The dissent, written by Justice Ruth Bader Ginsburg and join in by the usual trio – Sotomayor, Kagan and Breyer, focused more on policy and on the unequal bargaining power of the two sides. It noted that far from bargaining for arbitration, the employers in the cases before the Court simply emailed updated employment agreements that said there was no mandatory arbitration and there could be no class or collective arbitration. If an employee did not reject the amendment via email it was “deemed accepted.” (Meaning also of course if one did reject it they would be fired). One employer, Ernst & Young, said as much in writing. In the email it sent to employees, the company said that their continuing to work at the company was acceptance of the arbitration agreement. So were these even actually “agreements” Ginsburg questioned -“[E]mployees thus faced a Hobson’s choice: accept arbitration on their employer’s terms or give up their jobs.” On the policy side, the dissent argued that the growing rise in arbitration-friendly decisions would do great harm to the protections afforded employees by Federal statutes, especially the Fair Labor Standards Act (FLSA):
The inevitable result of today’s decision will be the underenforcement of federal and state statutes designed to advance the well-being of vulnerable workers.The probable impact on wage and hours claims of the kind asserted in the cases now before the Court is all too evident. Violations of minimum-wage and overtime laws are widespread. One study estimated that in Chicago, Los Angeles, and New York City alone, low-wage workers lose nearly $3 billion in legally owed wages each year.
The dissent therefore viewed the NLRA’s strong enforcement of collective rights as making the FAA’s arbitration provisions illegal as far as employer/employee relations were concerned. But Gorsuch addressed that in his majority opinion, writing directly to and about the dissenters’ opinion.:
The policy may be debatable but the law is clear: Congress has instructed that arbitration agreements like those before us must be enforced as written. While Congress is of course always free to amend this judgment, we see nothing suggesting it did so in the NLRA—much less that it manifested a clear intention to displace the Arbitration Act. Because we can easily read Congress’s statutes to work in harmony, that is where our duty lies.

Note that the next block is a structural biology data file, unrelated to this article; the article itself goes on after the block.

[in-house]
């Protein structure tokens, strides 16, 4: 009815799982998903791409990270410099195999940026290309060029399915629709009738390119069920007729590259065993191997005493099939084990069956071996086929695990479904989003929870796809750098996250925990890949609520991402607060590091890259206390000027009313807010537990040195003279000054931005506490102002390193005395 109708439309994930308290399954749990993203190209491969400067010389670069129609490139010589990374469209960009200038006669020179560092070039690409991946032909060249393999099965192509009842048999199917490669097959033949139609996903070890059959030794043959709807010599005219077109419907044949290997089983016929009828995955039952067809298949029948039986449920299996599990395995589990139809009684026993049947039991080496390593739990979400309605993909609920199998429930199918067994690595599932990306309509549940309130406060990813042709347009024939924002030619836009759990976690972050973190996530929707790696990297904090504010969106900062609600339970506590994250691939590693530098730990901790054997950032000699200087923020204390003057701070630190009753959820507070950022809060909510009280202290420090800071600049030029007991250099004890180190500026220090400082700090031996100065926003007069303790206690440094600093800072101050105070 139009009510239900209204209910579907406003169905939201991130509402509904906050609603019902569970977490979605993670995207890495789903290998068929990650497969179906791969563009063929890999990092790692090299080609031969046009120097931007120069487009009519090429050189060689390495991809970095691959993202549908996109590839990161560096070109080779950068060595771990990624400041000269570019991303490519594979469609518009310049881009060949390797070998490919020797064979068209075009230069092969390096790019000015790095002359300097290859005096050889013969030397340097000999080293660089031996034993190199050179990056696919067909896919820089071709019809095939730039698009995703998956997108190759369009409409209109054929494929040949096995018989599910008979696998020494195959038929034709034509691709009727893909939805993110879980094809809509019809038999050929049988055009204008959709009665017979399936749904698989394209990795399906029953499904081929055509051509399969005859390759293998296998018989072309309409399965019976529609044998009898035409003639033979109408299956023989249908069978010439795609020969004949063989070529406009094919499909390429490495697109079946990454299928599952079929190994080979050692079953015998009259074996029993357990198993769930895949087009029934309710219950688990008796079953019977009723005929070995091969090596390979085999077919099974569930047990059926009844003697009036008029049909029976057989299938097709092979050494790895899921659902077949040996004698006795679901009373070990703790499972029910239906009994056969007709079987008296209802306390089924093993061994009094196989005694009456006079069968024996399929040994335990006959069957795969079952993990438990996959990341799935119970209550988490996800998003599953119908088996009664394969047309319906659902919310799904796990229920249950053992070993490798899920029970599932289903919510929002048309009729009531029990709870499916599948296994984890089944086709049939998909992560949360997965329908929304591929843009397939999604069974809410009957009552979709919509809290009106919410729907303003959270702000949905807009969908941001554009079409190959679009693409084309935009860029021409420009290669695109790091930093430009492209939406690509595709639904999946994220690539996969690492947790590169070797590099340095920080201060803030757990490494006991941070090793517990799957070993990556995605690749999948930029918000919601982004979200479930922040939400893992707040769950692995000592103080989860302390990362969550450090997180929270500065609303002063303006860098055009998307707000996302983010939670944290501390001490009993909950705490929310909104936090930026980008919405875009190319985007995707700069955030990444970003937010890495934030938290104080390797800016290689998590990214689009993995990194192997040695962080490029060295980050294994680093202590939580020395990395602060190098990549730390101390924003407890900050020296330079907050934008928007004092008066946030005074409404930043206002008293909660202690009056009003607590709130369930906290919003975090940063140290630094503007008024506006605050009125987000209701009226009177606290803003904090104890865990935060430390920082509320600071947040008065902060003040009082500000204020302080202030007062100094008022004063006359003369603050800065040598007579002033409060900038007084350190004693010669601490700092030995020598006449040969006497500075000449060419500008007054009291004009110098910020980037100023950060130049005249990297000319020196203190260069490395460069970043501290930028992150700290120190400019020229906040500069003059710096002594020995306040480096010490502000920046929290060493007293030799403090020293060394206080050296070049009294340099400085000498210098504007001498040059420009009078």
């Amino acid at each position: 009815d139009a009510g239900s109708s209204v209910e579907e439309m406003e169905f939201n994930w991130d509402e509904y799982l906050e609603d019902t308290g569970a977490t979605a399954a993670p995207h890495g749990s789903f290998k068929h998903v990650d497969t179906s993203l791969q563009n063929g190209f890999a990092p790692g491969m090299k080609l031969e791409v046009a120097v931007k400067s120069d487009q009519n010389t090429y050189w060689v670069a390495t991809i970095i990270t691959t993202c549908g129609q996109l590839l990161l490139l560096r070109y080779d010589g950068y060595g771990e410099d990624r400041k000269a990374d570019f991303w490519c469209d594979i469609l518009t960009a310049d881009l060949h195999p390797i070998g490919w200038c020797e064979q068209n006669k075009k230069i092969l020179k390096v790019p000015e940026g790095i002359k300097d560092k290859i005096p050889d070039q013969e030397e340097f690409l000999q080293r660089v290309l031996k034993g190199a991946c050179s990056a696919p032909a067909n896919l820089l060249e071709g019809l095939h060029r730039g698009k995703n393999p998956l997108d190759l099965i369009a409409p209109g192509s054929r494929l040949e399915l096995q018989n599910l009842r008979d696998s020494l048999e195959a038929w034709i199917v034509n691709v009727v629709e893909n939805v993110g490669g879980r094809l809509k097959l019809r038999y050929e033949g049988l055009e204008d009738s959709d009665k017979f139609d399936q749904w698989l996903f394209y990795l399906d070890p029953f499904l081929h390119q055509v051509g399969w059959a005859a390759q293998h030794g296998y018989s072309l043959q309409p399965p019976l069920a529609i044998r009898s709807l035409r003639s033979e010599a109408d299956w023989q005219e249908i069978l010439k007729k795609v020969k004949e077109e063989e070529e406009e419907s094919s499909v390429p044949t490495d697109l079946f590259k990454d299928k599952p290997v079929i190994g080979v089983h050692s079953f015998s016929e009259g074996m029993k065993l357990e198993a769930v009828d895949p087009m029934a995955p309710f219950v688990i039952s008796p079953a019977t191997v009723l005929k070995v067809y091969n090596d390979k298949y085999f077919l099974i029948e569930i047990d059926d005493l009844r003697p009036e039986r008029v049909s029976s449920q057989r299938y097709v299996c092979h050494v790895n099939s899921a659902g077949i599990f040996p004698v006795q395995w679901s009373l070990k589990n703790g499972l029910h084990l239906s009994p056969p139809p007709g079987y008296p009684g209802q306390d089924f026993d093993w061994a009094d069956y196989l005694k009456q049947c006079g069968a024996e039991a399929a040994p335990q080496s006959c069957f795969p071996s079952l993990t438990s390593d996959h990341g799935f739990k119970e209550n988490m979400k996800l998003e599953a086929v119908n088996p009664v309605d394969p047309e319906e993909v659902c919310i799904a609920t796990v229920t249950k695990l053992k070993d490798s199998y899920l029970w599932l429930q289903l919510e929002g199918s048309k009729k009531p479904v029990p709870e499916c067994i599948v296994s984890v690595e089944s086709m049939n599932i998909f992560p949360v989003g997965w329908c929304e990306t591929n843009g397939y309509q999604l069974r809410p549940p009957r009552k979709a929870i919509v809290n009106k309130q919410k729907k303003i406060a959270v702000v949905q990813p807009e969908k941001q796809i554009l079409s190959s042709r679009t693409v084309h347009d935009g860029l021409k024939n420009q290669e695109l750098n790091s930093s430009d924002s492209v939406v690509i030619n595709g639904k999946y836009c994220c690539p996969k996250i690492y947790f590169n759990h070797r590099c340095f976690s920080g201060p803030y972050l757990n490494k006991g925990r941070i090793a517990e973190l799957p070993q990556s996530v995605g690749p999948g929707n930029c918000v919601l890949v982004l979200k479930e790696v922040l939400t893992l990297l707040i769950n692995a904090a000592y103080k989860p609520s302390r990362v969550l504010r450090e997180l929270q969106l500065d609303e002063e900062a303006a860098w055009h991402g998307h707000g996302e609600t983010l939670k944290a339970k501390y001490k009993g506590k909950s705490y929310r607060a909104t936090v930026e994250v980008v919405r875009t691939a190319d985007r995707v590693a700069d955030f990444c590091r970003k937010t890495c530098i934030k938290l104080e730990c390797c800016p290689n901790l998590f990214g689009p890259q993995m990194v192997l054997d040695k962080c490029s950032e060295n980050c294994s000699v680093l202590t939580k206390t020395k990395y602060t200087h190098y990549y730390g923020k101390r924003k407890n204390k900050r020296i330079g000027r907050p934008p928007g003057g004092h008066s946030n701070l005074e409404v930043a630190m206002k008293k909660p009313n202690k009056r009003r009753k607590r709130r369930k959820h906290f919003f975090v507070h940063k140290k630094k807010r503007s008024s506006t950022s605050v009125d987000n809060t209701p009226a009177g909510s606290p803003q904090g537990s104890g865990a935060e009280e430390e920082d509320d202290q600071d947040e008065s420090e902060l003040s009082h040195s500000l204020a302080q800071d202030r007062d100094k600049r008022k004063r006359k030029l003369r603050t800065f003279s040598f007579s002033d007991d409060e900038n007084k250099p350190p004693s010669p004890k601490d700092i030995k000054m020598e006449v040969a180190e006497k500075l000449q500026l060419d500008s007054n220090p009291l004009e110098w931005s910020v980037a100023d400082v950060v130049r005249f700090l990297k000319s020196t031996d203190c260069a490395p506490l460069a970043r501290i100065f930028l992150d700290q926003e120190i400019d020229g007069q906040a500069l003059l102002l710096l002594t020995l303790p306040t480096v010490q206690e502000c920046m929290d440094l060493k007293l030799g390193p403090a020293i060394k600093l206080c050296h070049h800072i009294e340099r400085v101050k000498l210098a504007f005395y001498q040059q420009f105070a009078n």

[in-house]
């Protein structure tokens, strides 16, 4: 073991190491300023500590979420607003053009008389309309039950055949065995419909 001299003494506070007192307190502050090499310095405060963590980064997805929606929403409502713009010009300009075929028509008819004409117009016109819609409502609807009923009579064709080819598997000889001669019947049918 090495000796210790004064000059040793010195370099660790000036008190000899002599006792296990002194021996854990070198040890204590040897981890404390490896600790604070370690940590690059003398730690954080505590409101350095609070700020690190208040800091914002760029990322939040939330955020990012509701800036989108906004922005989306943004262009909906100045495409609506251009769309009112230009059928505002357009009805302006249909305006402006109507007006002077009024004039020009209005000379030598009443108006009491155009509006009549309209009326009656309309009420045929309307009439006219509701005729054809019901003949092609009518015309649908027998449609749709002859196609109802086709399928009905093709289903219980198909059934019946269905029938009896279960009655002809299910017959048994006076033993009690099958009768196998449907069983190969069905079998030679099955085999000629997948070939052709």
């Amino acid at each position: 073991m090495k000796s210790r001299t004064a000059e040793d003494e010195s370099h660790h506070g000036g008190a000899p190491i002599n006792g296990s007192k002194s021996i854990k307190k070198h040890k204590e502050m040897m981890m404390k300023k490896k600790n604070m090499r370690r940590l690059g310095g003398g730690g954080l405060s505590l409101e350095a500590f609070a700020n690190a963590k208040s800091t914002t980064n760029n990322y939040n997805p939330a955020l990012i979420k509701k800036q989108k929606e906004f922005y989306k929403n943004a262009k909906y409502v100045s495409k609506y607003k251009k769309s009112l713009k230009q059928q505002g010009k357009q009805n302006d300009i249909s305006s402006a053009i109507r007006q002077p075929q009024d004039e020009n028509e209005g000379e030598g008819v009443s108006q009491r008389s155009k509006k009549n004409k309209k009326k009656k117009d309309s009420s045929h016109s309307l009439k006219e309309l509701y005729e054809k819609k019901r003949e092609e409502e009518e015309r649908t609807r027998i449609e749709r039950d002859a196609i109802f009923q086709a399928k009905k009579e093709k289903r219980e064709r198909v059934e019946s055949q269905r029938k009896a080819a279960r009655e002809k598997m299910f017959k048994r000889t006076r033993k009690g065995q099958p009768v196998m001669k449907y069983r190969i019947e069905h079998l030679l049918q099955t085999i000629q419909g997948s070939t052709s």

Under statutory analysis, I think Gorsuch got it right. It does not make sense that the NLRA’s language was meant to override the FAA. The NLRA was meant to preserve the rights of workers to organize and bargain collectively, it dd not concern itself with the collective rights under the FLSA. And it is not for the Court’s to enact policy over the clear language of a statute. Make no mistake – this is big news for employers and very bad news for low wage workers and the lawyers who bring FLSA claims. Wage and hour claims per employee are generally not that large. It would be difficult to find lawyers willing to take on large companies over petty claims if they can’t tie in all other similarly situated workers. And knowing this, supervisors and managers in large companies are more likely to take the risk and push the envelope in how much they can save off wages by bending the rules slightly. Since Congress is unlikely to act to address the issue, State legislatures that want to preserve collective wage and hour claims would be wise to enact legislation prohibiting these agreements in these types of cases. For employers – of all sizes frankly but especially large and mid-sized ones – the message is also clear, send out an arbitration agreement via email to all your employees that will protect your company from class/collective wage and hour claims.
Elections matter, folks.
The decision is Epic Systems Corp. v. Lewis and can be found HERE